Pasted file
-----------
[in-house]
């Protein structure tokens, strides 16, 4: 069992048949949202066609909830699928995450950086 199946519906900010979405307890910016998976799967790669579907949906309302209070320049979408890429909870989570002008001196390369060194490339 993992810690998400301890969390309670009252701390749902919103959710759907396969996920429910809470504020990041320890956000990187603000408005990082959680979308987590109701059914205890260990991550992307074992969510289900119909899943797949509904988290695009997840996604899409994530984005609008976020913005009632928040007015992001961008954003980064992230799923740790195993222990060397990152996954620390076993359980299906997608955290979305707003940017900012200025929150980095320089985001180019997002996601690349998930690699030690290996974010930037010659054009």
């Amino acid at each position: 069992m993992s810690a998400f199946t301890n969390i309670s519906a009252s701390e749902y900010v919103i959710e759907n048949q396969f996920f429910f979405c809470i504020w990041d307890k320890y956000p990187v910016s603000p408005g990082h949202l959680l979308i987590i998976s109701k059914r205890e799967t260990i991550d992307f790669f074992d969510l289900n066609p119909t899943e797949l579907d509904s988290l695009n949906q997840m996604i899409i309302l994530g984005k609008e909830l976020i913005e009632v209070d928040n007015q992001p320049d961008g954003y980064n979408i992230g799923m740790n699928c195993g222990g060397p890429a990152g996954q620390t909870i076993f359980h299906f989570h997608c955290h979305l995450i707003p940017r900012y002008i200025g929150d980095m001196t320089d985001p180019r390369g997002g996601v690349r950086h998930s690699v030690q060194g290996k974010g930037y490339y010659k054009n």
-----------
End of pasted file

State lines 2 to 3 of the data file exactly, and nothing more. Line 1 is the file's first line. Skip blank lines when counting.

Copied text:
């Protein structure tokens, strides 16, 4: 069992048949949202066609909830699928995450950086 199946519906900010979405307890910016998976799967790669579907949906309302209070320049979408890429909870989570002008001196390369060194490339 993992810690998400301890969390309670009252701390749902919103959710759907396969996920429910809470504020990041320890956000990187603000408005990082959680979308987590109701059914205890260990991550992307074992969510289900119909899943797949509904988290695009997840996604899409994530984005609008976020913005009632928040007015992001961008954003980064992230799923740790195993222990060397990152996954620390076993359980299906997608955290979305707003940017900012200025929150980095320089985001180019997002996601690349998930690699030690290996974010930037010659054009």
């Amino acid at each position: 069992m993992s810690a998400f199946t301890n969390i309670s519906a009252s701390e749902y900010v919103i959710e759907n048949q396969f996920f429910f979405c809470i504020w990041d307890k320890y956000p990187v910016s603000p408005g990082h949202l959680l979308i987590i998976s109701k059914r205890e799967t260990i991550d992307f790669f074992d969510l289900n066609p119909t899943e797949l579907d509904s988290l695009n949906q997840m996604i899409i309302l994530g984005k609008e909830l976020i913005e009632v209070d928040n007015q992001p320049d961008g954003y980064n979408i992230g799923m740790n699928c195993g222990g060397p890429a990152g996954q620390t909870i076993f359980h299906f989570h997608c955290h979305l995450i707003p940017r900012y002008i200025g929150d980095m001196t320089d985001p180019r390369g997002g996601v690349r950086h998930s690699v030690q060194g290996k974010g930037y490339y010659k054009n």